On the TV front, Zobel was director and showrunner on the miniseries One Dollar (CBS All Access, which is now Paramount+). He directed the “Shogunworld” season two episode of Westworld (HBO), as well as an episode of American Gods (STARZ) and the critically acclaimed “International Assassin” installment of The Leftovers (HBO).
Also fluent in features and TV is Winslet, who stars in Mare of Easttown. Winslet is a seven-time Oscar nominee, winning for Best Leading Actress in 2009 for The Reader. She has also earned a pair of Emmy nominations, winning in 2007 for her portrayal of the title character in the HBO miniseries Mildred Pierce.
In Mare of Easttown, Winslet returned to a miniseries on HBO in another title role, portraying Mare Sheehan, a small-town Pennsylvania detective who investigates a local murder as life crumbles around her. Brad Ingelsby created and wrote the series which delves into the dark side of a close community and examines how family and past tragedies can define our present.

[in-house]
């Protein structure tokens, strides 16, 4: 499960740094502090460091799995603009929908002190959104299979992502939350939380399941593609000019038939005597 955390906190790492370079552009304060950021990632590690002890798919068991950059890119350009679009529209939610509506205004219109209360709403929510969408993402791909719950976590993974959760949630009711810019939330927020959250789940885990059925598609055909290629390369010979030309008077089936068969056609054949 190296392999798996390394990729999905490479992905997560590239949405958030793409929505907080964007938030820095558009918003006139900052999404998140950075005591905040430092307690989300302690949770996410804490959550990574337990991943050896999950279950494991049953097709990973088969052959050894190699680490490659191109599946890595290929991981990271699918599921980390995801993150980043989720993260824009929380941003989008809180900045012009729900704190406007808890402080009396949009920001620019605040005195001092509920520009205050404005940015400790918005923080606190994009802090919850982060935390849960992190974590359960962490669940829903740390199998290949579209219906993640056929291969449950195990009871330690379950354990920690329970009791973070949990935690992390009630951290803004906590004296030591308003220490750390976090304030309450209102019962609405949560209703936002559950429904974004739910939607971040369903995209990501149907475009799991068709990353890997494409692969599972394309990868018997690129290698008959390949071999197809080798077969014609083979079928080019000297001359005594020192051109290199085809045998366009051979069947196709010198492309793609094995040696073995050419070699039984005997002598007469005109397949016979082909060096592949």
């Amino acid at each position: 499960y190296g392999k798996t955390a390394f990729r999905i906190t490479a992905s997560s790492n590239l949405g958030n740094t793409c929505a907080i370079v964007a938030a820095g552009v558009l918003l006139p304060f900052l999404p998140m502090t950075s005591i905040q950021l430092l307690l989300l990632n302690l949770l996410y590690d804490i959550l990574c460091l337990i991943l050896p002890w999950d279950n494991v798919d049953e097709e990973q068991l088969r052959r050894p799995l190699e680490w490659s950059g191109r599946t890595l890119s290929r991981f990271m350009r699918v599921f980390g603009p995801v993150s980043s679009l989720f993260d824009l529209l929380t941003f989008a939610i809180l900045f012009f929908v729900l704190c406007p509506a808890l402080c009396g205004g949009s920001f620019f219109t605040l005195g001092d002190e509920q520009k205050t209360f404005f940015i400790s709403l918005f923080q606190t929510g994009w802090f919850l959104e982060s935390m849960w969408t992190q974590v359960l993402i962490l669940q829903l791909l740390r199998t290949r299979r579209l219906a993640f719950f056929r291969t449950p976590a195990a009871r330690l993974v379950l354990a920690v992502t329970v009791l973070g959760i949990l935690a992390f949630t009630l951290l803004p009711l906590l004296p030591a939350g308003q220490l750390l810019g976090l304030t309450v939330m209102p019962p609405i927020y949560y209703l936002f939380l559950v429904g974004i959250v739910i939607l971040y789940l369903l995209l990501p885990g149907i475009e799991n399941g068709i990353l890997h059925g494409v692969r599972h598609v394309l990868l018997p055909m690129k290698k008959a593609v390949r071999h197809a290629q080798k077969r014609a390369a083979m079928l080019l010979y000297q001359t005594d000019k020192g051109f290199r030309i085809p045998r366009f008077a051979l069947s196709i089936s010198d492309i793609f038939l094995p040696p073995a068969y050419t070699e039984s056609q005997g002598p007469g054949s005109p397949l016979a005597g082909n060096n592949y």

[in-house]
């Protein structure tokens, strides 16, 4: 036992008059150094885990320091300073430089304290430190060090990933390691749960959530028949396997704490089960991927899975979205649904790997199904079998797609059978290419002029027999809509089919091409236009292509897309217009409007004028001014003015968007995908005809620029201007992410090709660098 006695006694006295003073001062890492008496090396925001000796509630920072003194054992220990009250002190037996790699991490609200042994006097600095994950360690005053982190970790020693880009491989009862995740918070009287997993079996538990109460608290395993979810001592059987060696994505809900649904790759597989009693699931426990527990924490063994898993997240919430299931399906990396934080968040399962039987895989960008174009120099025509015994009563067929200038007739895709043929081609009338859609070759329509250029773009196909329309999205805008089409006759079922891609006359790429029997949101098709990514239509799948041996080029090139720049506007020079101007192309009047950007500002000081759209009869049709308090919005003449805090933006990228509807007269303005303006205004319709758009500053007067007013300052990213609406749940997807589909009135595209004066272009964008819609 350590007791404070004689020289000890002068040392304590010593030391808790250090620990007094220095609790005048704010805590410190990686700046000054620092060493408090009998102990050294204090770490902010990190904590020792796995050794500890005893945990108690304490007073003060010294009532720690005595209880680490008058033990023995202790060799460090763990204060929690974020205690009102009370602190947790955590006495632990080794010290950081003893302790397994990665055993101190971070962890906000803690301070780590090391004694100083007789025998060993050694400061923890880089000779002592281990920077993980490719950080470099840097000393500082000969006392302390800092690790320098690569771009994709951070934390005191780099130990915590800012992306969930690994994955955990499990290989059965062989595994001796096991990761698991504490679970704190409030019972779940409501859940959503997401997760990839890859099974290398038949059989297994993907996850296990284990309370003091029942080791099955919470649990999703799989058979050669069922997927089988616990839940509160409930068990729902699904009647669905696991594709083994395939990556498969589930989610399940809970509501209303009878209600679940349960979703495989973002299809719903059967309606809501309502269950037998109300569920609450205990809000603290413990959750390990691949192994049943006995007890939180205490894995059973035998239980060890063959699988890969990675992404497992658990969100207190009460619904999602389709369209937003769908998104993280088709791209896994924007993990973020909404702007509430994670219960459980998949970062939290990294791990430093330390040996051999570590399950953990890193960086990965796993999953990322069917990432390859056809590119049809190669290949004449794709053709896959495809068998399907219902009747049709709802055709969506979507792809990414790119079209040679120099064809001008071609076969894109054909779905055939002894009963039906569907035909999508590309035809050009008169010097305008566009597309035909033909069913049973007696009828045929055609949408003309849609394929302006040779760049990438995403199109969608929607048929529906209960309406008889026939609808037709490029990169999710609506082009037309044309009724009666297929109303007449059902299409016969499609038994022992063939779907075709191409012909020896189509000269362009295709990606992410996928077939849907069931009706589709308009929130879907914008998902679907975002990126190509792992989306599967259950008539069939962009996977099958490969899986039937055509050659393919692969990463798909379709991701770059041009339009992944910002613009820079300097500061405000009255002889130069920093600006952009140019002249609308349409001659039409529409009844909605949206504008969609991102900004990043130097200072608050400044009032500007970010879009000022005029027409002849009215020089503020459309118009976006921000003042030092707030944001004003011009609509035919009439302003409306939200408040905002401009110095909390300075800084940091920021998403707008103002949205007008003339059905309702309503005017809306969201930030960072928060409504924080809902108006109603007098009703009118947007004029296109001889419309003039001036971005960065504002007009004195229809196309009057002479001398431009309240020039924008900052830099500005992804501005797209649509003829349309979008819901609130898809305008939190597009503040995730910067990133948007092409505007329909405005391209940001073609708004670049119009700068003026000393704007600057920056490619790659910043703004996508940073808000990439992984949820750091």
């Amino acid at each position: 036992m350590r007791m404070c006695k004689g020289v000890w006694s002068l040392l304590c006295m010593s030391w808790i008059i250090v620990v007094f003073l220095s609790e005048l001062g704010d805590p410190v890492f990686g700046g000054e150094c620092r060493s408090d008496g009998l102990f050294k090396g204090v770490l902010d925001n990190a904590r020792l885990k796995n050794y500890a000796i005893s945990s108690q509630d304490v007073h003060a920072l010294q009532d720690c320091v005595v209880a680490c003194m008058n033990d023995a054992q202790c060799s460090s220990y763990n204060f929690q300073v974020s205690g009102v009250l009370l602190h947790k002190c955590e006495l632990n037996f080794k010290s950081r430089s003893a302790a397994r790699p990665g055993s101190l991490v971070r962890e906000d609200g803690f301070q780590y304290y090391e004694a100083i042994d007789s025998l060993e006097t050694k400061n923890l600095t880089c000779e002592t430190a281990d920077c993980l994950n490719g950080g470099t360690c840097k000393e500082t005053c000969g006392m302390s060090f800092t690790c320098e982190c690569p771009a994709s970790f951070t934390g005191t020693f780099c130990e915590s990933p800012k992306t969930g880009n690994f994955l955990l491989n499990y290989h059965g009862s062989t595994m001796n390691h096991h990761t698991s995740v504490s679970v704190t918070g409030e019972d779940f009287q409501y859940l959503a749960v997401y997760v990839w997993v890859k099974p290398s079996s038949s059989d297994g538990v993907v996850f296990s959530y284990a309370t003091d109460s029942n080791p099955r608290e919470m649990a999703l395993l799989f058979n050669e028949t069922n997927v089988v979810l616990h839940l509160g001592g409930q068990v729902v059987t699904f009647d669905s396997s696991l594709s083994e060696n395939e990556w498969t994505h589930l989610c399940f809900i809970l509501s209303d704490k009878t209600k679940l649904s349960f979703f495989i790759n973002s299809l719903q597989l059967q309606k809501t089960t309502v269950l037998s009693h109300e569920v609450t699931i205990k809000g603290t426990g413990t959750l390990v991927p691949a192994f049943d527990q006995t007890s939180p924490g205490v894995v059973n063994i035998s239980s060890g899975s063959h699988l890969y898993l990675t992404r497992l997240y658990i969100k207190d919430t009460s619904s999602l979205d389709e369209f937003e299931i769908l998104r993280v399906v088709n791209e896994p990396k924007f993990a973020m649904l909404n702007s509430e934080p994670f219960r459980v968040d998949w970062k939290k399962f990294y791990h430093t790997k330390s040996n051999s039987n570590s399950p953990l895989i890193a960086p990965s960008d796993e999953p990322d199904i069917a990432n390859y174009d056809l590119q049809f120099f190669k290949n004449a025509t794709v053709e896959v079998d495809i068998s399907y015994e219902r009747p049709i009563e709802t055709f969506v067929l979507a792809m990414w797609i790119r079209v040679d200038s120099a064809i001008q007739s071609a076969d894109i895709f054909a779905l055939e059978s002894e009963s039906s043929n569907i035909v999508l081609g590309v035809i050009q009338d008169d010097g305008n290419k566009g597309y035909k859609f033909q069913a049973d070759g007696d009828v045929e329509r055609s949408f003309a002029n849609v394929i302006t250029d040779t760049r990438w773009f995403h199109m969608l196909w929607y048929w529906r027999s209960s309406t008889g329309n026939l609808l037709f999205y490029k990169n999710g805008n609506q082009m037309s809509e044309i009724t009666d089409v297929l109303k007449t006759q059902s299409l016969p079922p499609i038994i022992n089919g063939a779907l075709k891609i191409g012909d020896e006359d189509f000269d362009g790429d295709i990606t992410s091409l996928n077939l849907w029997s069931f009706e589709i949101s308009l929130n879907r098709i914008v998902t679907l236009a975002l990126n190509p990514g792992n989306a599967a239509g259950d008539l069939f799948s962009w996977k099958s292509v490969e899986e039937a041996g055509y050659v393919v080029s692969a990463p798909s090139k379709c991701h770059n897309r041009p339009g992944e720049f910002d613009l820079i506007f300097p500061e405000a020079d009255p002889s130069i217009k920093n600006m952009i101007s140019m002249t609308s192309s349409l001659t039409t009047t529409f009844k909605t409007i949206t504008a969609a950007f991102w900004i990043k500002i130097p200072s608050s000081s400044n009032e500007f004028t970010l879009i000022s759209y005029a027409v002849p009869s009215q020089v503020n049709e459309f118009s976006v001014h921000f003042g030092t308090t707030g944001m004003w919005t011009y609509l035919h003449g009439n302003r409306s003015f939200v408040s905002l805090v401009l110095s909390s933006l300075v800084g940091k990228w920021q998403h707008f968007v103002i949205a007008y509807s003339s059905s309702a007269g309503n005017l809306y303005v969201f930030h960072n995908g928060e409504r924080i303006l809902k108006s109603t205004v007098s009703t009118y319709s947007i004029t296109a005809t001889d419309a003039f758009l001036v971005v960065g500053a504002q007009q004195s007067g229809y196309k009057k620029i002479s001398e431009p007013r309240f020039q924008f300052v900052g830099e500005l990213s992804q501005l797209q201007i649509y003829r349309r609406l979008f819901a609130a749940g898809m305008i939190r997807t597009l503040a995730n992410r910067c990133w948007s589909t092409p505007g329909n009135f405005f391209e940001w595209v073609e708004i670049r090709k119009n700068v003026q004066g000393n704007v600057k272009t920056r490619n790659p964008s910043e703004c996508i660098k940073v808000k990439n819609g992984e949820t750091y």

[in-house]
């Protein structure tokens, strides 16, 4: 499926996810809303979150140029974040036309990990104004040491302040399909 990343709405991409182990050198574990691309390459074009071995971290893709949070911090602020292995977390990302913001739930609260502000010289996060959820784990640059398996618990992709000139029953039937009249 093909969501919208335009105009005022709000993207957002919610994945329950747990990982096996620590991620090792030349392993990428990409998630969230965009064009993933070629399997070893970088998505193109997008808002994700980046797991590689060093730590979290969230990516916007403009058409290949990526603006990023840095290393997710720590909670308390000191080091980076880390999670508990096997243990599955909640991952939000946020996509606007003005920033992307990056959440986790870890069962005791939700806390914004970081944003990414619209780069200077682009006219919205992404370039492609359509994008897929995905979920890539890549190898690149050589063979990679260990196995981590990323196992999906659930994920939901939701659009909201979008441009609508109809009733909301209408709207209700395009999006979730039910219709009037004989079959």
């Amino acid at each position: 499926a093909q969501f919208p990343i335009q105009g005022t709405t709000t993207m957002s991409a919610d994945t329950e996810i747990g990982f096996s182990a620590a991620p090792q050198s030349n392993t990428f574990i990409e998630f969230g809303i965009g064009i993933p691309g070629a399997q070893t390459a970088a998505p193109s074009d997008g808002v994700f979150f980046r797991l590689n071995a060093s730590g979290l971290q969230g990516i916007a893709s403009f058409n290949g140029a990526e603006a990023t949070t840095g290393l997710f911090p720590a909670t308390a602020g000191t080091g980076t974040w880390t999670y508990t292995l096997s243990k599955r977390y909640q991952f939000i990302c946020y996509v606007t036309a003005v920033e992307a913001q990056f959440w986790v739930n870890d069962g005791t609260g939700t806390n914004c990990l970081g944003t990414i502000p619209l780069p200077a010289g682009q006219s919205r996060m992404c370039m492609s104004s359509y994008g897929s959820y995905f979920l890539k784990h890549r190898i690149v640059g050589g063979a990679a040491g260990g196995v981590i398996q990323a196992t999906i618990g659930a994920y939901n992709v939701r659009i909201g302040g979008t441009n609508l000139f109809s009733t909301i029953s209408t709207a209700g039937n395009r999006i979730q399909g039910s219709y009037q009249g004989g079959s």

Mare of Easttown also starred Nicholson as Lori Ross, Mare’s best friend since childhood; Jean Smart as Helen, Mare’s mother; Angourie Rice as Siobhan Sheehan, Mare’s teenaged daughter; Peters as Colin Zabel, the county detective called in to assist with Mare’s investigation; Guy Pearce as Richard Ryan, a local creative writing professor; David Denman as Frank Sheehan, Mare’s ex-husband; Joe Tippett as John Ross, Lori’s husband and high school sweetheart; Cailee Spaeny as Erin McMenamin, an isolated teen living with her volatile father; John Douglas Thompson as Chief Carter, Mare’s boss at the Easttown Police Department; Patrick Murney as Kenny McMenamin, Erin’s father; James McArdle as Deacon Mark Burton; and Sosie Bacon as Carrie Layden, Drew’s mother and Kevin’s ex-girlfriend; and Neal Huff as Mare’s cousin, Father Dan Hastings.